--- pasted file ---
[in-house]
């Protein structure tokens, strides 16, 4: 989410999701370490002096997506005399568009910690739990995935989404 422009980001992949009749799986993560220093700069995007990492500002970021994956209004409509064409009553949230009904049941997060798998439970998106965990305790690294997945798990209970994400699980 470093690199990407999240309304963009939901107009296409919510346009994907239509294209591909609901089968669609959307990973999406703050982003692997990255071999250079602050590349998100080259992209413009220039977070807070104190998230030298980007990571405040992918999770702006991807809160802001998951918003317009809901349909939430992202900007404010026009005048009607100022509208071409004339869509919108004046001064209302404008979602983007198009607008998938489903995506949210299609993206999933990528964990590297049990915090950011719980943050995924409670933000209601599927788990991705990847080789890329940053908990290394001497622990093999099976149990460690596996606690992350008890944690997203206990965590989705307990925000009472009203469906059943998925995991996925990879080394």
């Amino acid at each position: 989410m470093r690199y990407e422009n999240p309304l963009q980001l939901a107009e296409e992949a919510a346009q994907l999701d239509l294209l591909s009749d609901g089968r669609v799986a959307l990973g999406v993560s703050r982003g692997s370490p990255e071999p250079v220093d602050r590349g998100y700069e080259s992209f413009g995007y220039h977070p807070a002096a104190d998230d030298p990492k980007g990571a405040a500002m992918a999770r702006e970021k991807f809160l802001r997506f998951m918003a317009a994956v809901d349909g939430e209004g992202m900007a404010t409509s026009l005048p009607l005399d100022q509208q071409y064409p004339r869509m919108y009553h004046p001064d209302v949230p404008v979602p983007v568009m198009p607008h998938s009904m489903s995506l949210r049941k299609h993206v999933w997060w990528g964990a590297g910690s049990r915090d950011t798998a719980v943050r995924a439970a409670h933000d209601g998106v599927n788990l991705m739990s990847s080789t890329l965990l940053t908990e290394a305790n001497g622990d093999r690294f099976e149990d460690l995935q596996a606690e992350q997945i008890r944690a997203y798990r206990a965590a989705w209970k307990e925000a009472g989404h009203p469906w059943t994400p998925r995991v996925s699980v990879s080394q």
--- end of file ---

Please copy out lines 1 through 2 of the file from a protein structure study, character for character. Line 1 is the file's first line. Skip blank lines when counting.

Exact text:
[in-house]
């Protein structure tokens, strides 16, 4: 989410999701370490002096997506005399568009910690739990995935989404 422009980001992949009749799986993560220093700069995007990492500002970021994956209004409509064409009553949230009904049941997060798998439970998106965990305790690294997945798990209970994400699980 470093690199990407999240309304963009939901107009296409919510346009994907239509294209591909609901089968669609959307990973999406703050982003692997990255071999250079602050590349998100080259992209413009220039977070807070104190998230030298980007990571405040992918999770702006991807809160802001998951918003317009809901349909939430992202900007404010026009005048009607100022509208071409004339869509919108004046001064209302404008979602983007198009607008998938489903995506949210299609993206999933990528964990590297049990915090950011719980943050995924409670933000209601599927788990991705990847080789890329940053908990290394001497622990093999099976149990460690596996606690992350008890944690997203206990965590989705307990925000009472009203469906059943998925995991996925990879080394």